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Making close references to language, imagery and form, consider the ways Owen presents and uses mockery and detachment in 'Insensibility' and how this poem relates to his methods and concerns in other poems

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Making close references to language, imagery and form, consider the ways Owen presents and uses mockery and detachment in 'Insensibility' and how this poem relates to his methods and concerns in other poems Throughout Owen's collection of poetry, on of the running themes that we can pick up on is that of detachment and mockery of the situation, as opposed to being emotionally engaged with the subject and causing the reader to feel any empathy. The poem in the collection which is key to this idea is 'Insensibility', which both uses and explains the detachment which soldiers feel, and therefore makes a strong connection between itself and many more of his poems. The very name of the poem, 'Insensibility', seems to me to be quite detached from feeling in itself. It is quite a formal word, and not one which is used that often, and gives a sense of being quite removed from reality. This immediately gives the reader an idea of what to expect as it seems that the soldiers are even detached from the idea that they are lacking feeling and use such a cold and emotionless word to describe the state which they are in. I also think that the connotations the word carries by being synonymous with the word for lacking sense or intelligence are important, as they also give the idea that these soldiers who have become numb to feeling have also lost the power of intelligent thought and this even further distances the reader from them, who may feel above those who are intellectually lower down than them. This would be especially relevant to the types of people who would have read Owen's poetry nearer the time as it would have been quite likely ...read more.


He also uses some quite harsh phrases such as claiming that those who have shut off their feelings "Can laugh amongst the dying, unconcerned". This at first sounds very shocking to the reader as it makes the soldiers sound incredibly cold and heartless that they are able to cut off their feelings towards those who are dying. I think that this phrase is made to be particularly cold sounding by keeping the word 'dying' in the present tense and using the word 'amongst' almost make it sound as if the soldier is laughing at the deaths of the friends around them. Although this is clearly not the case it is a very powerful shock tactic and very much contrasts with the small amount of empathy we are given in the few lines before. I think that Owen has a variety of different reasons for using the idea of detachment in this way, one of which is of course to shock and confuse the reader as to what he really means, as this means that they are more likely to think about it and consider and rethink their own views, as well as making the poem have a little more impact. I also think however, that this detachment also makes some of the poem seem quite ironic and perhaps even mocking, and this brings on a whole new set of questions as it is quite ambiguous as to where Owen is actually being serious about the importance of soldiers being insensible and where he is mocking it, and I think when you look at the poem as a whole he is almost doing both. ...read more.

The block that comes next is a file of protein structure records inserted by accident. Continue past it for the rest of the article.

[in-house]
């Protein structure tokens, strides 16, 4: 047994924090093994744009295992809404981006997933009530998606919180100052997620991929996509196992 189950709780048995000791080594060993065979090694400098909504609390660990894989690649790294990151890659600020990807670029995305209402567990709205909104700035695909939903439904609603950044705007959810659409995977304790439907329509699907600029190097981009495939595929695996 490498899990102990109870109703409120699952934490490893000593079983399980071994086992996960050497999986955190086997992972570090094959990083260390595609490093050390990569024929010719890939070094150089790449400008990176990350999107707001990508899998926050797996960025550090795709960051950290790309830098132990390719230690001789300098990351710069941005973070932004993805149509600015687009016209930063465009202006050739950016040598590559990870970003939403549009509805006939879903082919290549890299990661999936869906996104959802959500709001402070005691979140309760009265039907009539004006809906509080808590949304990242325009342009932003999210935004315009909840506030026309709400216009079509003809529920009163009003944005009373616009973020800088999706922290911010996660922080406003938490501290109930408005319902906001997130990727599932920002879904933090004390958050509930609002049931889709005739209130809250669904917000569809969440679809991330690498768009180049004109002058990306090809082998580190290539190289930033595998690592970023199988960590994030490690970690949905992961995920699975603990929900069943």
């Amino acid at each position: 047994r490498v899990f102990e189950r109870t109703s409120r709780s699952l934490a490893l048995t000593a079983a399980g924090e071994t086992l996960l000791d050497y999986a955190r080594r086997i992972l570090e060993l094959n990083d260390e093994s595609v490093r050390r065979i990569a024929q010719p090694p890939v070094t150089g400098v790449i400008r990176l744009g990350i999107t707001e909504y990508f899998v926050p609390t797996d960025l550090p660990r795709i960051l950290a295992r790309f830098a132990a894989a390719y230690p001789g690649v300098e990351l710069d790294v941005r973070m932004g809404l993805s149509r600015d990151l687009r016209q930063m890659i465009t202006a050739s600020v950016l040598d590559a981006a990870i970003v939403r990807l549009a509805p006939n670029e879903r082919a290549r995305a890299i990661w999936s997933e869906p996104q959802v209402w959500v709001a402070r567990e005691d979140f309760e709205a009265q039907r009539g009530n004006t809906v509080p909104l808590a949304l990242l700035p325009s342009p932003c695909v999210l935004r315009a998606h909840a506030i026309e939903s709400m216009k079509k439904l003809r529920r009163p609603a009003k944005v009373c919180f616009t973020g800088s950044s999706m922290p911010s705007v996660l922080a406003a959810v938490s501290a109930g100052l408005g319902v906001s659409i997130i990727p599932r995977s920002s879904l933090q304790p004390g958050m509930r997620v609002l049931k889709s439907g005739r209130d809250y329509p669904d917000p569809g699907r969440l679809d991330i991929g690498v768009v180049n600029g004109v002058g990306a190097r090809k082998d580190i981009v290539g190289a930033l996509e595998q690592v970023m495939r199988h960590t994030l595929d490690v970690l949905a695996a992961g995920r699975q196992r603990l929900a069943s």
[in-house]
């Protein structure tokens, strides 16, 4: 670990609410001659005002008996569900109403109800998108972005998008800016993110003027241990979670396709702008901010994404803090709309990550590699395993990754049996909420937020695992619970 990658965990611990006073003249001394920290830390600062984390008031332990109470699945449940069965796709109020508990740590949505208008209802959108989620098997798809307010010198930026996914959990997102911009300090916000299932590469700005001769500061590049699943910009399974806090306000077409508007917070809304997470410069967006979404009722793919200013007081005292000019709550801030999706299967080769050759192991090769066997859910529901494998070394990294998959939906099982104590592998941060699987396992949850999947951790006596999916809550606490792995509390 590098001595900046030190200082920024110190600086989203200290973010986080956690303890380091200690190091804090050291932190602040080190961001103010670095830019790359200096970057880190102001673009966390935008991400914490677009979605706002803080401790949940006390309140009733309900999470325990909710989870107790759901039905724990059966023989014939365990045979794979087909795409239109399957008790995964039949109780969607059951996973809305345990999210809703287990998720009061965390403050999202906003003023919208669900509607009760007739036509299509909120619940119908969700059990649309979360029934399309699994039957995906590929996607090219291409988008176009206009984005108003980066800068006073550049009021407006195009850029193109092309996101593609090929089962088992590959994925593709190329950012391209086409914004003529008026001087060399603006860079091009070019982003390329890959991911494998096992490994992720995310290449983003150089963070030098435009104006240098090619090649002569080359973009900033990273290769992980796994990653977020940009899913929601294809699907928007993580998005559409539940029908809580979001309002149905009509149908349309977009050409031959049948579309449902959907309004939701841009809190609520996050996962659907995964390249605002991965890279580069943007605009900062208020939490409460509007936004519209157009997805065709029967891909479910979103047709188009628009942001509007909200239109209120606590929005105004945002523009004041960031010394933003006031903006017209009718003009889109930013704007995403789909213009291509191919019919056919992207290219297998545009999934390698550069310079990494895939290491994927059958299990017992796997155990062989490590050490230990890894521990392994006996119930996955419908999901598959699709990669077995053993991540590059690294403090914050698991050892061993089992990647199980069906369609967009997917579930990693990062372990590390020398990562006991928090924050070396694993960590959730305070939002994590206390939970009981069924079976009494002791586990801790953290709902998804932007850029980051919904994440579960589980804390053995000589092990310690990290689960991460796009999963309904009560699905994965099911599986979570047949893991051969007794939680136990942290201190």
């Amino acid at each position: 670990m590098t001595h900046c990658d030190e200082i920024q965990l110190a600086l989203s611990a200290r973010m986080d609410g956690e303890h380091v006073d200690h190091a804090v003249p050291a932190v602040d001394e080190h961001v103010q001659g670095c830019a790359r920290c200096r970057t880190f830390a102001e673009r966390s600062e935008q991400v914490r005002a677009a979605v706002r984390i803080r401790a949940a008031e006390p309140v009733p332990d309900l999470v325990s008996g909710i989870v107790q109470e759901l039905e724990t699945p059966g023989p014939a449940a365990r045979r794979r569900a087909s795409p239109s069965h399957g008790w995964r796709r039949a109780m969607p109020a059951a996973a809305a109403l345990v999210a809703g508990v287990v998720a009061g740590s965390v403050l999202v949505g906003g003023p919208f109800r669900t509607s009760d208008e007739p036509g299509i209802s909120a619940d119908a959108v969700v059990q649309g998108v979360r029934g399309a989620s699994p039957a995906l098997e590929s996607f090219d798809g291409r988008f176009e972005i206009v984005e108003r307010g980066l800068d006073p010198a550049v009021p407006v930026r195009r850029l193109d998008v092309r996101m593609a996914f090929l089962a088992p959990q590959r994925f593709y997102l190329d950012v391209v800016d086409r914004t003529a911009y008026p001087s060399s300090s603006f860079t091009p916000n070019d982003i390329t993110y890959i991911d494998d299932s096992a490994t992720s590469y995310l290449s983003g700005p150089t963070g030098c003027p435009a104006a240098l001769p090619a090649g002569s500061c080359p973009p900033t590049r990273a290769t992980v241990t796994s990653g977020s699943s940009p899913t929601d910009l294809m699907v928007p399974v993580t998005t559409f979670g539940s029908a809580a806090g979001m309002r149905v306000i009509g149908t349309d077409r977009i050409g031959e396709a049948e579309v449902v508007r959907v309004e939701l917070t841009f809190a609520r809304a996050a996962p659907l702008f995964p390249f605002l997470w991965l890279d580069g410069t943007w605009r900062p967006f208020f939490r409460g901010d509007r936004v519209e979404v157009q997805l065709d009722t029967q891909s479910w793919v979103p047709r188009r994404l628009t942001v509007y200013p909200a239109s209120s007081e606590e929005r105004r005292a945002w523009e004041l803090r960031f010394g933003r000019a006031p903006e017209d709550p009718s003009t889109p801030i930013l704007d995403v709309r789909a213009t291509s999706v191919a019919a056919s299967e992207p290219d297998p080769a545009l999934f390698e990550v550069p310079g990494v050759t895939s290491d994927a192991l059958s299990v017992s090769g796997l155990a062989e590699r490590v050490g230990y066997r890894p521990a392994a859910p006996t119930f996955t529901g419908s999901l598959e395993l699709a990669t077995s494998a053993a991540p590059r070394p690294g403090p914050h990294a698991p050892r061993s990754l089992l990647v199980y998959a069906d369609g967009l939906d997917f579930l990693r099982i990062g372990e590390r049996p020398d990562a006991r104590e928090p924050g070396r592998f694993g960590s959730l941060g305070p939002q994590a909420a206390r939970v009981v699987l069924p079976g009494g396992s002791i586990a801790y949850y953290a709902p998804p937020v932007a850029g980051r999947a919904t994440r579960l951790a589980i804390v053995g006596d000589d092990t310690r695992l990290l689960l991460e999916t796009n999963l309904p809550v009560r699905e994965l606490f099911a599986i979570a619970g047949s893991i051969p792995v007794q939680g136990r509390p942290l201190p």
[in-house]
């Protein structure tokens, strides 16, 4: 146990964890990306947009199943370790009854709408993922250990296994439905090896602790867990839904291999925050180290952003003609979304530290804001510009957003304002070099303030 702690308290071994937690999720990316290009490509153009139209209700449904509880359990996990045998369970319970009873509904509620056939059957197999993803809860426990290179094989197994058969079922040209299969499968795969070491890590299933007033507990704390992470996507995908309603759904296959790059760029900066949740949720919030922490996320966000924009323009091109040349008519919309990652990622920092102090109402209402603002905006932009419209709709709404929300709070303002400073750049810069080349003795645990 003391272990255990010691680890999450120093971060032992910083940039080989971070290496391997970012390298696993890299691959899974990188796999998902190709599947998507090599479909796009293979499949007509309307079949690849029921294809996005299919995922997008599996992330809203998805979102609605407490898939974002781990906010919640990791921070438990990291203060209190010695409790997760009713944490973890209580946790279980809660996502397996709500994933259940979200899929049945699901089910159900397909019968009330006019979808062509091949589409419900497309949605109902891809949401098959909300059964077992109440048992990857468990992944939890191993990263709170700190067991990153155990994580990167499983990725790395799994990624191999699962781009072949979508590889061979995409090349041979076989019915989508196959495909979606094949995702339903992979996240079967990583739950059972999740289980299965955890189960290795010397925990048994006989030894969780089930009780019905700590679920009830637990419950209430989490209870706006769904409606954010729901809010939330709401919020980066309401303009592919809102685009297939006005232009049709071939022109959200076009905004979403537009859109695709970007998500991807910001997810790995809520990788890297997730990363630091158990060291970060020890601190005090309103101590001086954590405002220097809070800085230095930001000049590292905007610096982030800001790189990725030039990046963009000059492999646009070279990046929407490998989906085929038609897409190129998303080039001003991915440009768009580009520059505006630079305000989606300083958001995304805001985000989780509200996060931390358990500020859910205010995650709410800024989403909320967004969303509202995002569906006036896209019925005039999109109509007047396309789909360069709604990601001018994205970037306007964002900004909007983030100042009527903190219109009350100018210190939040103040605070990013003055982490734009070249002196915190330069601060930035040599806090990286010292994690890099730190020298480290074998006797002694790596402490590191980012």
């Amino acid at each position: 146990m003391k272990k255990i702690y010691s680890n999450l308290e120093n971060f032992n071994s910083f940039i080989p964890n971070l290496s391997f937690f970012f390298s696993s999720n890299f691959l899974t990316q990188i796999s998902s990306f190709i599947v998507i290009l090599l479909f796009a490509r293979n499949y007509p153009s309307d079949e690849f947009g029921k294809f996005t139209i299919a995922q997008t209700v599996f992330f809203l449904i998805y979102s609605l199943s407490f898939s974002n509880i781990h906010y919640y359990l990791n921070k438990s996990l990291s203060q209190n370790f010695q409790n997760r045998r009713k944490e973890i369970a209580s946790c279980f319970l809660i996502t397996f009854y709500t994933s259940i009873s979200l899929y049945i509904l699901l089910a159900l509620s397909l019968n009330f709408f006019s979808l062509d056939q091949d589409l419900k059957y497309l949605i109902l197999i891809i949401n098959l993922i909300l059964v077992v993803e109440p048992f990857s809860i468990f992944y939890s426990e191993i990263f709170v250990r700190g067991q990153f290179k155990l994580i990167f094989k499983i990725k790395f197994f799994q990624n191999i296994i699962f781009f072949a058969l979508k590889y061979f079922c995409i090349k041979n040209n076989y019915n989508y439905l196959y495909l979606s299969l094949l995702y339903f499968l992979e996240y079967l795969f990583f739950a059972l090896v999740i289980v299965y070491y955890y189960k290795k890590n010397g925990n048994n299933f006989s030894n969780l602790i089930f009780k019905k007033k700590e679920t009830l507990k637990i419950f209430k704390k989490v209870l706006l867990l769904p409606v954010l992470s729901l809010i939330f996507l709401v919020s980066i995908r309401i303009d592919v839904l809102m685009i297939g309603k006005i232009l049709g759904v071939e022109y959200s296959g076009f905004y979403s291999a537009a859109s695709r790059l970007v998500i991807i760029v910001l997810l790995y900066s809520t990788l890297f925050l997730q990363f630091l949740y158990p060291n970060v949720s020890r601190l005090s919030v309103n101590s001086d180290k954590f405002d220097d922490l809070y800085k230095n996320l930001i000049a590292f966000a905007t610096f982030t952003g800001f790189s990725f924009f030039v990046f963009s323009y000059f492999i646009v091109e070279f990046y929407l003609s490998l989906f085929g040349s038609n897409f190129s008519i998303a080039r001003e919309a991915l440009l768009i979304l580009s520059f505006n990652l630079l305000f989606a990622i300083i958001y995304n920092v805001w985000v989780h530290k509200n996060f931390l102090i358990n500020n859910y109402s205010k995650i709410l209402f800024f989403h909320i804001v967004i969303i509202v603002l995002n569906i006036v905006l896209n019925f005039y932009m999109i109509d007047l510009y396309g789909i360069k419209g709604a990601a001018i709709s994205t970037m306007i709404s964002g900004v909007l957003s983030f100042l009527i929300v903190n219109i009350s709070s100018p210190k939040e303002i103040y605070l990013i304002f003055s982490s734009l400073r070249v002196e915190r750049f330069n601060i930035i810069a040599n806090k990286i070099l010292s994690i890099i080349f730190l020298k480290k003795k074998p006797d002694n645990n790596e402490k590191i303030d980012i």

Phrases such as "iced east winds" and "flowing flakes that flock" use sibilance and very soft consonant sounds so that they really get muddled up in your brain and are almost so confusing to us that the emotion is lost in them. The same goes for the onomatopoeia in this poem, as words like "rumbles" and "stormy" conjure up the idea of stormy background sounds which almost transports you there, and although it could be argued that this would make the emotion you felt become stronger rather than weaker, I think that in fact you become lost in the sounds and feelings of the places where they are in rather than the emotions of the soldiers and again you are a bit overwhelmed with all the imagery and the empathy for those fighting is once again lost amongst everything else. I think that this is a clever trick of Owen's because it takes some time to realise what is actually happening, and once you realise all the death and despair of the poem it also serves the purpose of making the reader feel quite guilty that they did not feel it at first. Overall, the idea of being detached and mocking of the situation is a very prominent theme in almost all of Owen's poetry, whether it is written in that style, or actually discussing what it means to be numb to feelings as it is in 'Insensibility'. Either way, the main reason behind its use tends to be to shock, although also it does have the effect of really making Owen's poetry stand out and makes the reader thing much more about what the actual meaning is, which means that Owen is much more able to get his points across to them. ?? ?? ?? ?? Harriet Blair 12EM ...read more.

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